Accurate predictions of flow fields are essential in designing complex engineering configurations. Computational fluid dynamics is a powerful and time-saving tool to visualize and estimate the properties of internal flows and external aerodynamics. One important external flow scenario that is gaining remarkable interest is wind flow around buildings. Wind generates loads on the building envelop and plays an important role in the transport of contaminants. Therefore, for efficient building design and maintaining desired air quality, accuracy in predicting flow characteristics is crucial.
Simplified cases of flow around buildings consisting of three-dimensional flow around cubes with in-line or staggered configurations have been extensively covered in the literature [1
]. More complex geometries were also used to simulate real building outer profiles [11
]. Recently, Lateb et al. [16
] conducted a review of the dispersion of pollutants in urban environments, and emphasized the importance of improving the accuracy of numerical results. The refinement of turbulence models is an essential approach to enhance the reliability of CFD simulations, as pointed out by Stathopoulos [17
]. Historically, Reynolds Averaged Navier-Stokes (RANS) k-ε models were widely employed in simulating pollutant transport, as they require low computational cost and enjoy good numerical stability. Nevertheless, few studies [2
] have noted that the isotropic turbulent viscosity assumption renders RANS k-ε models unable to accurately predict wind-flow characteristics. An alternative technique to RANS is the Large Eddy Simulation (LES), which is based on resolving the large turbulent structures down to the grid size. Studies [1
] aiming to perform a comparison between LES and RANS for modeling dispersion around buildings showed that the discrepancies in the predicted mean velocity are not significant. However, RANS models overpredict the concentration values near the buildings when compared to experimental data. Tominaga and Stathopoulos [23
] attributed the higher accuracy in LES models to their ability to reproduce the unsteady fluctuations in concentration around the buildings.
In order to accurately predict flows in the boundary layer, LES requires high grid resolution, making it computationally more expensive than RANS. Tominaga and Stathopoulos [23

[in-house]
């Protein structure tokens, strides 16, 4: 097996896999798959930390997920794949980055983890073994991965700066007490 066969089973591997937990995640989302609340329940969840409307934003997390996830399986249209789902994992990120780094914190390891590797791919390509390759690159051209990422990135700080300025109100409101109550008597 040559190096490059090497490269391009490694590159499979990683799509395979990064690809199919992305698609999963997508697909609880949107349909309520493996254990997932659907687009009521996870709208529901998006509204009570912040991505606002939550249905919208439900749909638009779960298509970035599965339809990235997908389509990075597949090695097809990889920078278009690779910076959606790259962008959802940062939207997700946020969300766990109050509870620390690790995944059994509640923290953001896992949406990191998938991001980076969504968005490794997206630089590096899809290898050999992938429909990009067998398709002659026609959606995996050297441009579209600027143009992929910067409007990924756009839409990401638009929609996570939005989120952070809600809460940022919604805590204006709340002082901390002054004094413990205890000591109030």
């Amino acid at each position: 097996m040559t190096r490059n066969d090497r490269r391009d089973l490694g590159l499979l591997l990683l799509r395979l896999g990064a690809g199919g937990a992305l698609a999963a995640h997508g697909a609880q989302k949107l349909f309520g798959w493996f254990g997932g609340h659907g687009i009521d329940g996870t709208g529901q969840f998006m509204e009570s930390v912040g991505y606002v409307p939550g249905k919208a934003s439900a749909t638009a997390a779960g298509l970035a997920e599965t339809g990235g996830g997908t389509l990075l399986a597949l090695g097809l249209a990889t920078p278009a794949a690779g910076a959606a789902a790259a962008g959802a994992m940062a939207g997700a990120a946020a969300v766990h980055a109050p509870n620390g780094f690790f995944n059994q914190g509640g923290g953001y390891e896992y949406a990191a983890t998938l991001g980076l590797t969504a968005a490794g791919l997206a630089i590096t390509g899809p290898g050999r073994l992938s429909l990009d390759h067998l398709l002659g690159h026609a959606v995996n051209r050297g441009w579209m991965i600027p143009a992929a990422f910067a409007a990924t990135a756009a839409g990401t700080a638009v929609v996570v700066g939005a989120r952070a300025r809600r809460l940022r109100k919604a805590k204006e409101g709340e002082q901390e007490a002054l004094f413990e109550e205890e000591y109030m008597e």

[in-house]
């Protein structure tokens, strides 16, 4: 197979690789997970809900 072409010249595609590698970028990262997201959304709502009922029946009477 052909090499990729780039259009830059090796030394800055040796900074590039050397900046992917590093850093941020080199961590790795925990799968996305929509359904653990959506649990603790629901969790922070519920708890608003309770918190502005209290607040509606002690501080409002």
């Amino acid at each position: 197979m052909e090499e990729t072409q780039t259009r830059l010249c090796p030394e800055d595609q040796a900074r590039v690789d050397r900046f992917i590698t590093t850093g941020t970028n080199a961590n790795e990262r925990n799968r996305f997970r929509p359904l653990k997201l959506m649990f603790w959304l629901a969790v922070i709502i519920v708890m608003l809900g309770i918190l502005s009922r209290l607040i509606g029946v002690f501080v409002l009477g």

] recommended the use of LES as a research tool, implying that the high computational cost makes it impractical in some applications. Other alternative modeling techniques aiming to reduce the computational cost of urban flow simulations have also been investigated in the literature. Longo et al. [24
] proposed modifications to RANS formulation that takes into account the anisotropic nature of turbulence while maintaining low computational requirements.
Non-uniform grids are often used to reduce the computational cost of LESs. In the simulation of atmospheric boundary layer around buildings, grid refinement is usually applied at the building boundary to capture the large velocity gradients in this region, as pointed out by Goodfriend et al. [10
]. Nevertheless, previous studies on grid-refinement interfaces revealed a strong dependence of turbulent stresses on the choice of the filter applied on the grid interfaces [10
]. Additionally, significant errors could be generated at the grid-refinement interfaces due to wave reflections or refractions that occur when a discontinuity caused by an abrupt change in grid size is encountered [10
The main objective of this work is to assess the ability of the considered three models in accurately predicting flow characteristics when subject to various grid densities and refinements. The first test case consists of simulating the flow around cubic-shaped obstacles that mimic the atmospheric boundary layer around buildings. Various grid refinements and densities were carefully selected to resemble real-world engineering practices. Preliminary results on this test case can be found in [27
]. In the second simulation, the effect of local mesh refinement was further investigated for the flow in the wake region behind a circular cylinder. All results were validated by comparison to experimental data.